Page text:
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This morning I finished up the last of my sample of Mt. Yiwu Sheng Pu’er, and I am truly sorry to see it go. It is one of the top three Sheng Pu’er teas that I have ever tasted, and shares this honor with the two other Sheng Pu’er teas I received in my Verdant Tea sampler. So nice that a company uses it’s sampler to put their best foot forward and tries to gain you as a customer.

Through multiple infusions, this tea takes you on a journey that is both quiet and adventurous. It is a walk through a rain filled forest, with stops along the way for a taste of spicyness, a later nibble at pear or apple, and a sniff of moss, mushrooms and distant campfire. Sorry if my description is a bit too imaginative, and should perhaps be more prosaic, but this Pu’er (along with the Verdant Teas ‘06 Artisan Revival and ’03 Mt Banxhang) gets me excited about Chinese Pu’er like no others.

Preparation
205 °F / 96 °C 1 min, 45 sec
David Duckler

This makes my day- Thank you for the vivid description, which I will keep in mind next time I brew up the Yiwu, and for the compliments on our sheng pu’ers. We go through adventurous tasting sessions of hundreds of teas to find the very small number of pu’ers that we end up offering. I learned much of what I know from tea master Wang Yanxin, who works with the small farmers and keeps thousands of kinds of tea in stock. I would describe a taste I was looking for, and she would pull out the brick from stack upon stack of pu’ers. She is always spot on, and am delighted to keep working with her, and send her enough money through orders for her to double the size of her shop and take serious trips to Xishuangbanna for me.

We found one new sheng pu’er that should make its way to America in the next month. I am excited for you to try it. Best Wishes,
David

Spoonvonstup

I also really like this description of yours. It captures the things I remember about this tea for which I can never find the words. The last two reviews on this one make me really want to pull this tea out and try it again soon.

Kashyap

and through a cup of tea…lovely company blooms…looking at these words weaves a beautiful character that should read ‘fellowship’

E Alexander Gerster

Getting nice “warm fuzzies” from online tea buds… ‘fellowship’ sounds good to me! From different corners of the USA, we bond through teas from far away. Makes all the distractions of daily life melt away. :)

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David Duckler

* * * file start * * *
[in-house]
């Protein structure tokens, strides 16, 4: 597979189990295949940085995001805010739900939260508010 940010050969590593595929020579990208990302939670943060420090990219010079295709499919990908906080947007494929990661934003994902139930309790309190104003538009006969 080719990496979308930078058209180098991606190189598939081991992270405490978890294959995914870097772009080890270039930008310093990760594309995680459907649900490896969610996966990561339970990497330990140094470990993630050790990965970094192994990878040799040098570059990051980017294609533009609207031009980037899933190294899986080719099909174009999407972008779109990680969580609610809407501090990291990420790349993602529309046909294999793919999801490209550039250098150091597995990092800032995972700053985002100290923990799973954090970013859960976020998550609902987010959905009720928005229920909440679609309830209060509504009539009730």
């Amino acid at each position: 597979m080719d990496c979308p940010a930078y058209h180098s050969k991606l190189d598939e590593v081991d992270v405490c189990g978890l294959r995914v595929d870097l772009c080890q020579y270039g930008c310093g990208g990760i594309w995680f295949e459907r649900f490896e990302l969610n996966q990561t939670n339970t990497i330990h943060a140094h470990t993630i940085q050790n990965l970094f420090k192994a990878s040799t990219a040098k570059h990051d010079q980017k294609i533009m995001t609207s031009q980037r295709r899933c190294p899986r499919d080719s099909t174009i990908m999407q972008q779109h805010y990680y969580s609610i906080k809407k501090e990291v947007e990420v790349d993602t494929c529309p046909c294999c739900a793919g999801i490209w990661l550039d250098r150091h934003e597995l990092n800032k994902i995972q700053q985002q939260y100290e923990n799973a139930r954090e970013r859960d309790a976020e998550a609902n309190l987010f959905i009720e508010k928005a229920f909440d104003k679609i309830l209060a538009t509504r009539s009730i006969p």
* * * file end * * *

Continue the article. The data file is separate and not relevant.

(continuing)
This makes my day- Thank you for the vivid description, which I will keep in mind next time I brew up the Yiwu, and for the compliments on our sheng pu’ers. We go through adventurous tasting sessions of hundreds of teas to find the very small number of pu’ers that we end up offering. I learned much of what I know from tea master Wang Yanxin, who works with the small farmers and keeps thousands of kinds of tea in stock. I would describe a taste I was looking for, and she would pull out the brick from stack upon stack of pu’ers. She is always spot on, and am delighted to keep working with her, and send her enough money through orders for her to double the size of her shop and take serious trips to Xishuangbanna for me.

We found one new sheng pu’er that should make its way to America in the next month. I am excited for you to try it. Best Wishes,
David

Spoonvonstup

I also really like this description of yours. It captures the things I remember about this tea for which I can never find the words. The last two reviews on this one make me really want to pull this tea out and try it again soon.

Kashyap

and through a cup of tea…lovely company blooms…looking at these words weaves a beautiful character that should read ‘fellowship’

E Alexander Gerster

Getting nice “warm fuzzies” from online tea buds… ‘fellowship’ sounds good to me! From different corners of the USA, we bond through teas from far away. Makes all the distractions of daily life melt away. :)

Login or sign up to leave a comment.

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I have been drinking tea for most of my life, and enjoy learning about Tea Culture from all around the world. I learned early about Russian and British traditions first, since my parents came from Europe, followed by the teas and culture of Ceylon/Sri Lanka and India. Since I have been a practicing Buddhist for the better part of 25 years, I have strong ties to Asia, and have slowly been learning about the teas from each part of the world I encounter. It is a wonderful and interesting journey.

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Raleigh, North Carolina, United States

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